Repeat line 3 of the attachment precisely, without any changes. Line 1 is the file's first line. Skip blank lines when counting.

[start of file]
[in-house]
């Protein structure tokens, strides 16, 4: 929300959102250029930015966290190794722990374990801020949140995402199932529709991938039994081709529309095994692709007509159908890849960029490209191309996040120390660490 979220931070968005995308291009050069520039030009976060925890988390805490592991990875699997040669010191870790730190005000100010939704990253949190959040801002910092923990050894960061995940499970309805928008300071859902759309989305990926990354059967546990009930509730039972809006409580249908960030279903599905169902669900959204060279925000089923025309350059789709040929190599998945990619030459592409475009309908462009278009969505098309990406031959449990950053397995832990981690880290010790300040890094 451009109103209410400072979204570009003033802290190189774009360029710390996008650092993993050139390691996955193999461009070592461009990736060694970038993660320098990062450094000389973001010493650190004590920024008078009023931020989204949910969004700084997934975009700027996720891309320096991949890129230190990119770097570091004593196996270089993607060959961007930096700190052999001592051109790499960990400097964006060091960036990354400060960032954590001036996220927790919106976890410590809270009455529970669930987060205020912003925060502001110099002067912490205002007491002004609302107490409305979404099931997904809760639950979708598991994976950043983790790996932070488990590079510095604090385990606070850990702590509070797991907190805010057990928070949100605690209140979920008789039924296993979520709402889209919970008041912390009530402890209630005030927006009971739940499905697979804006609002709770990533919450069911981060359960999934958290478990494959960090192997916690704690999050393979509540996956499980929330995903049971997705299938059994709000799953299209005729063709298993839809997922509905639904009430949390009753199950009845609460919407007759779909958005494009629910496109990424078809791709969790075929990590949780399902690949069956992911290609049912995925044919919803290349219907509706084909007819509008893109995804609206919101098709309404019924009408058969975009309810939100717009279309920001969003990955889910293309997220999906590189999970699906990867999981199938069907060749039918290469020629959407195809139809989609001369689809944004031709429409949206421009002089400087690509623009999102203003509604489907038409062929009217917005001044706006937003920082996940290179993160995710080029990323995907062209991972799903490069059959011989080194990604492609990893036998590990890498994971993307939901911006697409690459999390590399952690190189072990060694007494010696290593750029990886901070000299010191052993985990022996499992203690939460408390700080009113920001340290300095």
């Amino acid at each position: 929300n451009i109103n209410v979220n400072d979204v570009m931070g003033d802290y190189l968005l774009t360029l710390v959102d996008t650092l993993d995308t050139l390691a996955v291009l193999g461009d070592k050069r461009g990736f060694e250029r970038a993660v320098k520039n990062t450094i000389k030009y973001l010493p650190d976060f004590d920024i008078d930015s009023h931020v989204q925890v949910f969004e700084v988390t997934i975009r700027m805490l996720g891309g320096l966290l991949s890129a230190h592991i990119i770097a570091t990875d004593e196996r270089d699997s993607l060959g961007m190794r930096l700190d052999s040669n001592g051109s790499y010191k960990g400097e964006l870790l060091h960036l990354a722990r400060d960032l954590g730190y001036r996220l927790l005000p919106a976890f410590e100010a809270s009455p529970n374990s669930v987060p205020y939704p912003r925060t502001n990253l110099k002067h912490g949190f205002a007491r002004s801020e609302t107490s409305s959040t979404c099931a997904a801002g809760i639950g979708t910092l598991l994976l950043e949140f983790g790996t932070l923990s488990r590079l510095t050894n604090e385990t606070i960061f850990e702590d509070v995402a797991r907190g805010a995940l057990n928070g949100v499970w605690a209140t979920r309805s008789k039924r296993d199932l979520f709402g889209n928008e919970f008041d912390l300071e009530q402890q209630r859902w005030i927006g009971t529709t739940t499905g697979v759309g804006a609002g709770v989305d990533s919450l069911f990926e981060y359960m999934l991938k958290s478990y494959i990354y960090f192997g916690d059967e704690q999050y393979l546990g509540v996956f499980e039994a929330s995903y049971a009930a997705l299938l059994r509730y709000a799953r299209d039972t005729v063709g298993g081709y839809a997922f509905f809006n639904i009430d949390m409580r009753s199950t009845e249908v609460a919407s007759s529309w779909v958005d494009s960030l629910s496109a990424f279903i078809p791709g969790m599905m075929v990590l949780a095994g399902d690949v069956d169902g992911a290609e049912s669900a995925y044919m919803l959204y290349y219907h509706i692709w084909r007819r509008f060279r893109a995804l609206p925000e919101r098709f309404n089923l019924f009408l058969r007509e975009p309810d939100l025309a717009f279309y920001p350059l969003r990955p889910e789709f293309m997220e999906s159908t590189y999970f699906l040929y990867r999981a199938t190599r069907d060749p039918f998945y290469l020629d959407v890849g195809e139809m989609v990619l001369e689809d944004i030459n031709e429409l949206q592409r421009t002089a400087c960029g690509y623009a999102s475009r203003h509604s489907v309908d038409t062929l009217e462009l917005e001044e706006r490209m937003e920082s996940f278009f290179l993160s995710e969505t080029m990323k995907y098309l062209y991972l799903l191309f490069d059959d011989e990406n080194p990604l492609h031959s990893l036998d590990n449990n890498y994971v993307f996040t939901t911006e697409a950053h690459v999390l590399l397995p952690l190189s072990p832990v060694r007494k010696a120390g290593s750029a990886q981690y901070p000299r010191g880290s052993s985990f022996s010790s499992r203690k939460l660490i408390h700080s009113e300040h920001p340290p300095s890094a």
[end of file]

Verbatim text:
């Amino acid at each position: 929300n451009i109103n209410v979220n400072d979204v570009m931070g003033d802290y190189l968005l774009t360029l710390v959102d996008t650092l993993d995308t050139l390691a996955v291009l193999g461009d070592k050069r461009g990736f060694e250029r970038a993660v320098k520039n990062t450094i000389k030009y973001l010493p650190d976060f004590d920024i008078d930015s009023h931020v989204q925890v949910f969004e700084v988390t997934i975009r700027m805490l996720g891309g320096l966290l991949s890129a230190h592991i990119i770097a570091t990875d004593e196996r270089d699997s993607l060959g961007m190794r930096l700190d052999s040669n001592g051109s790499y010191k960990g400097e964006l870790l060091h960036l990354a722990r400060d960032l954590g730190y001036r996220l927790l005000p919106a976890f410590e100010a809270s009455p529970n374990s669930v987060p205020y939704p912003r925060t502001n990253l110099k002067h912490g949190f205002a007491r002004s801020e609302t107490s409305s959040t979404c099931a997904a801002g809760i639950g979708t910092l598991l994976l950043e949140f983790g790996t932070l923990s488990r590079l510095t050894n604090e385990t606070i960061f850990e702590d509070v995402a797991r907190g805010a995940l057990n928070g949100v499970w605690a209140t979920r309805s008789k039924r296993d199932l979520f709402g889209n928008e919970f008041d912390l300071e009530q402890q209630r859902w005030i927006g009971t529709t739940t499905g697979v759309g804006a609002g709770v989305d990533s919450l069911f990926e981060y359960m999934l991938k958290s478990y494959i990354y960090f192997g916690d059967e704690q999050y393979l546990g509540v996956f499980e039994a929330s995903y049971a009930a997705l299938l059994r509730y709000a799953r299209d039972t005729v063709g298993g081709y839809a997922f509905f809006n639904i009430d949390m409580r009753s199950t009845e249908v609460a919407s007759s529309w779909v958005d494009s960030l629910s496109a990424f279903i078809p791709g969790m599905m075929v990590l949780a095994g399902d690949v069956d169902g992911a290609e049912s669900a995925y044919m919803l959204y290349y219907h509706i692709w084909r007819r509008f060279r893109a995804l609206p925000e919101r098709f309404n089923l019924f009408l058969r007509e975009p309810d939100l025309a717009f279309y920001p350059l969003r990955p889910e789709f293309m997220e999906s159908t590189y999970f699906l040929y990867r999981a199938t190599r069907d060749p039918f998945y290469l020629d959407v890849g195809e139809m989609v990619l001369e689809d944004i030459n031709e429409l949206q592409r421009t002089a400087c960029g690509y623009a999102s475009r203003h509604s489907v309908d038409t062929l009217e462009l917005e001044e706006r490209m937003e920082s996940f278009f290179l993160s995710e969505t080029m990323k995907y098309l062209y991972l799903l191309f490069d059959d011989e990406n080194p990604l492609h031959s990893l036998d590990n449990n890498y994971v993307f996040t939901t911006e697409a950053h690459v999390l590399l397995p952690l190189s072990p832990v060694r007494k010696a120390g290593s750029a990886q981690y901070p000299r010191g880290s052993s985990f022996s010790s499992r203690k939460l660490i408390h700080s009113e300040h920001p340290p300095s890094a």